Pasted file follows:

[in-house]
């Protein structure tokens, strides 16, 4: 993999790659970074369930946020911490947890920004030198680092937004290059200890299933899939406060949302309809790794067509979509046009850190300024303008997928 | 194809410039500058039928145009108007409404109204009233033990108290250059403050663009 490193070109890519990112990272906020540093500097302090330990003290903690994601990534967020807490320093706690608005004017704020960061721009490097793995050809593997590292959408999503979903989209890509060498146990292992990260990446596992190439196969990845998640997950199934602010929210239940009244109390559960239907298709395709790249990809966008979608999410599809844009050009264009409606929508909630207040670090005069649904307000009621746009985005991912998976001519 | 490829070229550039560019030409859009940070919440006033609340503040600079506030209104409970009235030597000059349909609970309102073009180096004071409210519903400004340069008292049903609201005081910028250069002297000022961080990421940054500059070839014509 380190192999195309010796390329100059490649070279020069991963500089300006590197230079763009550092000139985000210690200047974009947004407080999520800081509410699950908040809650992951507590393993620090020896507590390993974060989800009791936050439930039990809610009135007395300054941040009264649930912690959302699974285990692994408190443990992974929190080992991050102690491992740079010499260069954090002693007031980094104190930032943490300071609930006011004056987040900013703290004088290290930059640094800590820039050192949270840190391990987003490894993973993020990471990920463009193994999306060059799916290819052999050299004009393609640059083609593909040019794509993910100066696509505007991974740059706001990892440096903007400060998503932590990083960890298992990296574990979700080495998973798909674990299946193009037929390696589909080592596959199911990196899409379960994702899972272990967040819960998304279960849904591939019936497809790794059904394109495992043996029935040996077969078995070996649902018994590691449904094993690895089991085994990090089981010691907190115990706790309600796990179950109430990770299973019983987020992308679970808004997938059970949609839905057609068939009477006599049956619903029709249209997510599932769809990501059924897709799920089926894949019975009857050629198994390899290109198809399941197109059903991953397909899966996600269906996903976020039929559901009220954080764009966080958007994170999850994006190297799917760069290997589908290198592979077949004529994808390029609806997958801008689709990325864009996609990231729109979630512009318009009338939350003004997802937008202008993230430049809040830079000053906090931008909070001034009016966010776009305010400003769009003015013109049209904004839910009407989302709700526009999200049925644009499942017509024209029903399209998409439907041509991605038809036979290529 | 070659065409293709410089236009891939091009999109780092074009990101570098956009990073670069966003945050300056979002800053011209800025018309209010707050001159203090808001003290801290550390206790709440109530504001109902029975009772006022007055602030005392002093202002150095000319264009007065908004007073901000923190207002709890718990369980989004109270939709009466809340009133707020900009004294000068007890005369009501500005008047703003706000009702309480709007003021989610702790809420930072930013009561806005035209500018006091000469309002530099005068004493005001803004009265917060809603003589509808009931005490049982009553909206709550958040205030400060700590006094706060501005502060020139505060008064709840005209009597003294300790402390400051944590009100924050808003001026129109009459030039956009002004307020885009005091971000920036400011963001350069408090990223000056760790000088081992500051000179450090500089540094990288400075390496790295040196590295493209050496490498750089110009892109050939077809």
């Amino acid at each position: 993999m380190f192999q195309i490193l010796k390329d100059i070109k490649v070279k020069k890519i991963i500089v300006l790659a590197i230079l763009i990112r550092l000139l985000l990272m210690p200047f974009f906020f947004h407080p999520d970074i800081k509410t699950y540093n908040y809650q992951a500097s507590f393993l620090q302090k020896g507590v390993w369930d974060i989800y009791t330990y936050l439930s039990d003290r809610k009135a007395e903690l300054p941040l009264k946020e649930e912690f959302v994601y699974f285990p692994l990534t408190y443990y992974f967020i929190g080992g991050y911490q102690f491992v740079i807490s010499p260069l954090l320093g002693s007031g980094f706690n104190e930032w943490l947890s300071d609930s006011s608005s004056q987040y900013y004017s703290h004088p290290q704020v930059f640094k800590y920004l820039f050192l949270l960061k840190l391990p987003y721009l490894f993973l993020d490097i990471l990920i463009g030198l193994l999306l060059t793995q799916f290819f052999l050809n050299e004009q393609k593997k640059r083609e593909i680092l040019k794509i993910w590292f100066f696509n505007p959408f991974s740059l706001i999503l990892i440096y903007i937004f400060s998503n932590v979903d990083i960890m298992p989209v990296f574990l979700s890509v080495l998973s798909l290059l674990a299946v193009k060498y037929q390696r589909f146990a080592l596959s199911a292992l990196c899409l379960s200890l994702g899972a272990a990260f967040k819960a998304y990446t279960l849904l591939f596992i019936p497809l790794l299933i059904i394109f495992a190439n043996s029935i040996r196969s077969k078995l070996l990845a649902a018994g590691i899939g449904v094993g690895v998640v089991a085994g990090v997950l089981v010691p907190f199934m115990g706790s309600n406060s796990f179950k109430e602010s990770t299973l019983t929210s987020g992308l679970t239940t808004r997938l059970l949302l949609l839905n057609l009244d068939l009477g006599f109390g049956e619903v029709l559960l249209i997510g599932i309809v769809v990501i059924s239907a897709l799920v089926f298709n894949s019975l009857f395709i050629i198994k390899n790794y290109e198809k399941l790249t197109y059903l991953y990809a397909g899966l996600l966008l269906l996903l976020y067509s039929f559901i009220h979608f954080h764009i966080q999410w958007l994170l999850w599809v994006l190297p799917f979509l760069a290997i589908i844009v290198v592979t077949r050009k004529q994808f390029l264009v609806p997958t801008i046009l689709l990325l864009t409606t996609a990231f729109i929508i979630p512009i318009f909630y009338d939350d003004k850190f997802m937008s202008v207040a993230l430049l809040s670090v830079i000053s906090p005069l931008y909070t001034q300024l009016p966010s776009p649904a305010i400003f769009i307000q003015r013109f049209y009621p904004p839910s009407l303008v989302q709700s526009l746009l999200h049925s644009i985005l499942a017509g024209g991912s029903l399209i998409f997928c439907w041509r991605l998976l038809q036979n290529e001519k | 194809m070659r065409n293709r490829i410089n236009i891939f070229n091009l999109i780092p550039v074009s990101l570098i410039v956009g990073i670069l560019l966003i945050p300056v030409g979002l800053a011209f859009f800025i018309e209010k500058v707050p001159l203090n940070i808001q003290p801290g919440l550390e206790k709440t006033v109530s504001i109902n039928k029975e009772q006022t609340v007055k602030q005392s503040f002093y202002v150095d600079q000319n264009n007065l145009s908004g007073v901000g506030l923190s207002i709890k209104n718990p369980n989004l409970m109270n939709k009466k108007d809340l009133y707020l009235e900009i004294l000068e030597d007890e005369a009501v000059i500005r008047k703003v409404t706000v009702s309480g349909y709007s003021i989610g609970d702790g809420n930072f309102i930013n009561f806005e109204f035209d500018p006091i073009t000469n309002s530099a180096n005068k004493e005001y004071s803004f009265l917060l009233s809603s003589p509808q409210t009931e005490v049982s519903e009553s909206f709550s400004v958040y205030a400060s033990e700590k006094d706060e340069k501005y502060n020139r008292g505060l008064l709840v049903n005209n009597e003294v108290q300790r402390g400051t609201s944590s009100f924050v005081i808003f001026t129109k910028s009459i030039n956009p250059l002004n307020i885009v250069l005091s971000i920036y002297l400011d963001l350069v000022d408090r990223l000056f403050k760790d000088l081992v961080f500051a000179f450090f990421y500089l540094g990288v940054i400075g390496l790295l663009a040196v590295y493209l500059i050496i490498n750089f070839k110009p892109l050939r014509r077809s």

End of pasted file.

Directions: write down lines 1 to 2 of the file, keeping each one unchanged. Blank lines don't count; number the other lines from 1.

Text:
[in-house]
């Protein structure tokens, strides 16, 4: 993999790659970074369930946020911490947890920004030198680092937004290059200890299933899939406060949302309809790794067509979509046009850190300024303008997928 | 194809410039500058039928145009108007409404109204009233033990108290250059403050663009 490193070109890519990112990272906020540093500097302090330990003290903690994601990534967020807490320093706690608005004017704020960061721009490097793995050809593997590292959408999503979903989209890509060498146990292992990260990446596992190439196969990845998640997950199934602010929210239940009244109390559960239907298709395709790249990809966008979608999410599809844009050009264009409606929508909630207040670090005069649904307000009621746009985005991912998976001519 | 490829070229550039560019030409859009940070919440006033609340503040600079506030209104409970009235030597000059349909609970309102073009180096004071409210519903400004340069008292049903609201005081910028250069002297000022961080990421940054500059070839014509 380190192999195309010796390329100059490649070279020069991963500089300006590197230079763009550092000139985000210690200047974009947004407080999520800081509410699950908040809650992951507590393993620090020896507590390993974060989800009791936050439930039990809610009135007395300054941040009264649930912690959302699974285990692994408190443990992974929190080992991050102690491992740079010499260069954090002693007031980094104190930032943490300071609930006011004056987040900013703290004088290290930059640094800590820039050192949270840190391990987003490894993973993020990471990920463009193994999306060059799916290819052999050299004009393609640059083609593909040019794509993910100066696509505007991974740059706001990892440096903007400060998503932590990083960890298992990296574990979700080495998973798909674990299946193009037929390696589909080592596959199911990196899409379960994702899972272990967040819960998304279960849904591939019936497809790794059904394109495992043996029935040996077969078995070996649902018994590691449904094993690895089991085994990090089981010691907190115990706790309600796990179950109430990770299973019983987020992308679970808004997938059970949609839905057609068939009477006599049956619903029709249209997510599932769809990501059924897709799920089926894949019975009857050629198994390899290109198809399941197109059903991953397909899966996600269906996903976020039929559901009220954080764009966080958007994170999850994006190297799917760069290997589908290198592979077949004529994808390029609806997958801008689709990325864009996609990231729109979630512009318009009338939350003004997802937008202008993230430049809040830079000053906090931008909070001034009016966010776009305010400003769009003015013109049209904004839910009407989302709700526009999200049925644009499942017509024209029903399209998409439907041509991605038809036979290529 | 070659065409293709410089236009891939091009999109780092074009990101570098956009990073670069966003945050300056979002800053011209800025018309209010707050001159203090808001003290801290550390206790709440109530504001109902029975009772006022007055602030005392002093202002150095000319264009007065908004007073901000923190207002709890718990369980989004109270939709009466809340009133707020900009004294000068007890005369009501500005008047703003706000009702309480709007003021989610702790809420930072930013009561806005035209500018006091000469309002530099005068004493005001803004009265917060809603003589509808009931005490049982009553909206709550958040205030400060700590006094706060501005502060020139505060008064709840005209009597003294300790402390400051944590009100924050808003001026129109009459030039956009002004307020885009005091971000920036400011963001350069408090990223000056760790000088081992500051000179450090500089540094990288400075390496790295040196590295493209050496490498750089110009892109050939077809």